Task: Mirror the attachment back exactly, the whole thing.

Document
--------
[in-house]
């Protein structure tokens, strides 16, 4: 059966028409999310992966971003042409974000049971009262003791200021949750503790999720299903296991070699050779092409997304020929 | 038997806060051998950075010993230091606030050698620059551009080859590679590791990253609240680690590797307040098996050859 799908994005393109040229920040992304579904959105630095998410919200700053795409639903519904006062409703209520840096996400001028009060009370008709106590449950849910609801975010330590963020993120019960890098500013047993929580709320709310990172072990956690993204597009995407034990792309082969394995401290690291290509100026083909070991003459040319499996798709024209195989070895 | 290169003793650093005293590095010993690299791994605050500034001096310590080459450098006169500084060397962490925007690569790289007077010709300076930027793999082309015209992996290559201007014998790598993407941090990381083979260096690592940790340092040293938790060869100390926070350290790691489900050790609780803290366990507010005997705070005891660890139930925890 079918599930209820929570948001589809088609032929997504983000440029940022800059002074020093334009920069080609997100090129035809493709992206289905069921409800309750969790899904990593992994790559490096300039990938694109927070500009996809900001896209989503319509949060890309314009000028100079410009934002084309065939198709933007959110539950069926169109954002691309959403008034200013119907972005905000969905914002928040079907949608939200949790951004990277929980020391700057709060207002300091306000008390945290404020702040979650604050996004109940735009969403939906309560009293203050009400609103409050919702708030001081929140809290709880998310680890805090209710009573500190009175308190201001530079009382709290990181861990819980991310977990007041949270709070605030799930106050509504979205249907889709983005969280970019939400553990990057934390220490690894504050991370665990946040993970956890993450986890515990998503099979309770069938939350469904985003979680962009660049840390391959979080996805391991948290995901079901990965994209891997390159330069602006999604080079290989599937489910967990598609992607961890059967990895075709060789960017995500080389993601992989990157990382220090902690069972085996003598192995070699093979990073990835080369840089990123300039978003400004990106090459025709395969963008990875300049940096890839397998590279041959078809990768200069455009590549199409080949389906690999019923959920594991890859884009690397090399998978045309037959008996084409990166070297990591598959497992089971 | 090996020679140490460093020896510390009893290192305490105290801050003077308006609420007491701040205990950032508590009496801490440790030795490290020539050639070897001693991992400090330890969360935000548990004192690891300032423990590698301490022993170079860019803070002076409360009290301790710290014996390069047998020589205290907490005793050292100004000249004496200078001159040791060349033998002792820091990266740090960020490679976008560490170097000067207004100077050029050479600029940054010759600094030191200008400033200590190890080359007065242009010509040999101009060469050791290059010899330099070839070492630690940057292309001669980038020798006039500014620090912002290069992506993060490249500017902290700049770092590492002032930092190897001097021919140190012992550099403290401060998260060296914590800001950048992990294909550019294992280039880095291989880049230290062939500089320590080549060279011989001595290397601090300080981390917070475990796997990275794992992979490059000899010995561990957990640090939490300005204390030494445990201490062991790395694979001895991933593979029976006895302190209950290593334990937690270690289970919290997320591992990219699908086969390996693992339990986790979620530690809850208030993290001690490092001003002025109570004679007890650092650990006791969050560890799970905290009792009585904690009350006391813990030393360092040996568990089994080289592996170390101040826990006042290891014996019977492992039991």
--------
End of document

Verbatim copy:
[in-house]
């Protein structure tokens, strides 16, 4: 059966028409999310992966971003042409974000049971009262003791200021949750503790999720299903296991070699050779092409997304020929 | 038997806060051998950075010993230091606030050698620059551009080859590679590791990253609240680690590797307040098996050859 799908994005393109040229920040992304579904959105630095998410919200700053795409639903519904006062409703209520840096996400001028009060009370008709106590449950849910609801975010330590963020993120019960890098500013047993929580709320709310990172072990956690993204597009995407034990792309082969394995401290690291290509100026083909070991003459040319499996798709024209195989070895 | 290169003793650093005293590095010993690299791994605050500034001096310590080459450098006169500084060397962490925007690569790289007077010709300076930027793999082309015209992996290559201007014998790598993407941090990381083979260096690592940790340092040293938790060869100390926070350290790691489900050790609780803290366990507010005997705070005891660890139930925890 079918599930209820929570948001589809088609032929997504983000440029940022800059002074020093334009920069080609997100090129035809493709992206289905069921409800309750969790899904990593992994790559490096300039990938694109927070500009996809900001896209989503319509949060890309314009000028100079410009934002084309065939198709933007959110539950069926169109954002691309959403008034200013119907972005905000969905914002928040079907949608939200949790951004990277929980020391700057709060207002300091306000008390945290404020702040979650604050996004109940735009969403939906309560009293203050009400609103409050919702708030001081929140809290709880998310680890805090209710009573500190009175308190201001530079009382709290990181861990819980991310977990007041949270709070605030799930106050509504979205249907889709983005969280970019939400553990990057934390220490690894504050991370665990946040993970956890993450986890515990998503099979309770069938939350469904985003979680962009660049840390391959979080996805391991948290995901079901990965994209891997390159330069602006999604080079290989599937489910967990598609992607961890059967990895075709060789960017995500080389993601992989990157990382220090902690069972085996003598192995070699093979990073990835080369840089990123300039978003400004990106090459025709395969963008990875300049940096890839397998590279041959078809990768200069455009590549199409080949389906690999019923959920594991890859884009690397090399998978045309037959008996084409990166070297990591598959497992089971 | 090996020679140490460093020896510390009893290192305490105290801050003077308006609420007491701040205990950032508590009496801490440790030795490290020539050639070897001693991992400090330890969360935000548990004192690891300032423990590698301490022993170079860019803070002076409360009290301790710290014996390069047998020589205290907490005793050292100004000249004496200078001159040791060349033998002792820091990266740090960020490679976008560490170097000067207004100077050029050479600029940054010759600094030191200008400033200590190890080359007065242009010509040999101009060469050791290059010899330099070839070492630690940057292309001669980038020798006039500014620090912002290069992506993060490249500017902290700049770092590492002032930092190897001097021919140190012992550099403290401060998260060296914590800001950048992990294909550019294992280039880095291989880049230290062939500089320590080549060279011989001595290397601090300080981390917070475990796997990275794992992979490059000899010995561990957990640090939490300005204390030494445990201490062991790395694979001895991933593979029976006895302190209950290593334990937690270690289970919290997320591992990219699908086969390996693992339990986790979620530690809850208030993290001690490092001003002025109570004679007890650092650990006791969050560890799970905290009792009585904690009350006391813990030393360092040996568990089994080289592996170390101040826990006042290891014996019977492992039991």